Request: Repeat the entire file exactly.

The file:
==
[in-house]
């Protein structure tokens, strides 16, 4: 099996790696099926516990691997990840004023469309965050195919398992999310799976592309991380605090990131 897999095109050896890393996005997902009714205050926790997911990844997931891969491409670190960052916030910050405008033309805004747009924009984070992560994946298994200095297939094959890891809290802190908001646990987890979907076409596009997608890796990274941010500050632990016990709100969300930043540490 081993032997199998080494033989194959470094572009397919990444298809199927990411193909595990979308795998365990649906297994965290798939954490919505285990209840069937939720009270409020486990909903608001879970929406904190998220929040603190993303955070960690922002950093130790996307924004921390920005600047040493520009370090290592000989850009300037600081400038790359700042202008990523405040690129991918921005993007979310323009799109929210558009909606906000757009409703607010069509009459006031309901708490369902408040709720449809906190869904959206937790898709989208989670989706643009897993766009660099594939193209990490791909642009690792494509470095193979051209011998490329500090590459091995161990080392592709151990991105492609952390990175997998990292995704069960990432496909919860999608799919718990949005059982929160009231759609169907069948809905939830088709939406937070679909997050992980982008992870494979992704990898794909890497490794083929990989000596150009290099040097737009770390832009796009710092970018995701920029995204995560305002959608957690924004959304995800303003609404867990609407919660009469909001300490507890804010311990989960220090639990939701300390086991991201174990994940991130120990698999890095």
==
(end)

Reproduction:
[in-house]
């Protein structure tokens, strides 16, 4: 099996790696099926516990691997990840004023469309965050195919398992999310799976592309991380605090990131 897999095109050896890393996005997902009714205050926790997911990844997931891969491409670190960052916030910050405008033309805004747009924009984070992560994946298994200095297939094959890891809290802190908001646990987890979907076409596009997608890796990274941010500050632990016990709100969300930043540490 081993032997199998080494033989194959470094572009397919990444298809199927990411193909595990979308795998365990649906297994965290798939954490919505285990209840069937939720009270409020486990909903608001879970929406904190998220929040603190993303955070960690922002950093130790996307924004921390920005600047040493520009370090290592000989850009300037600081400038790359700042202008990523405040690129991918921005993007979310323009799109929210558009909606906000757009409703607010069509009459006031309901708490369902408040709720449809906190869904959206937790898709989208989670989706643009897993766009660099594939193209990490791909642009690792494509470095193979051209011998490329500090590459091995161990080392592709151990991105492609952390990175997998990292995704069960990432496909919860999608799919718990949005059982929160009231759609169907069948809905939830088709939406937070679909997050992980982008992870494979992704990898794909890497490794083929990989000596150009290099040097737009770390832009796009710092970018995701920029995204995560305002959608957690924004959304995800303003609404867990609407919660009469909001300490507890804010311990989960220090639990939701300390086991991201174990994940991130120990698999890095």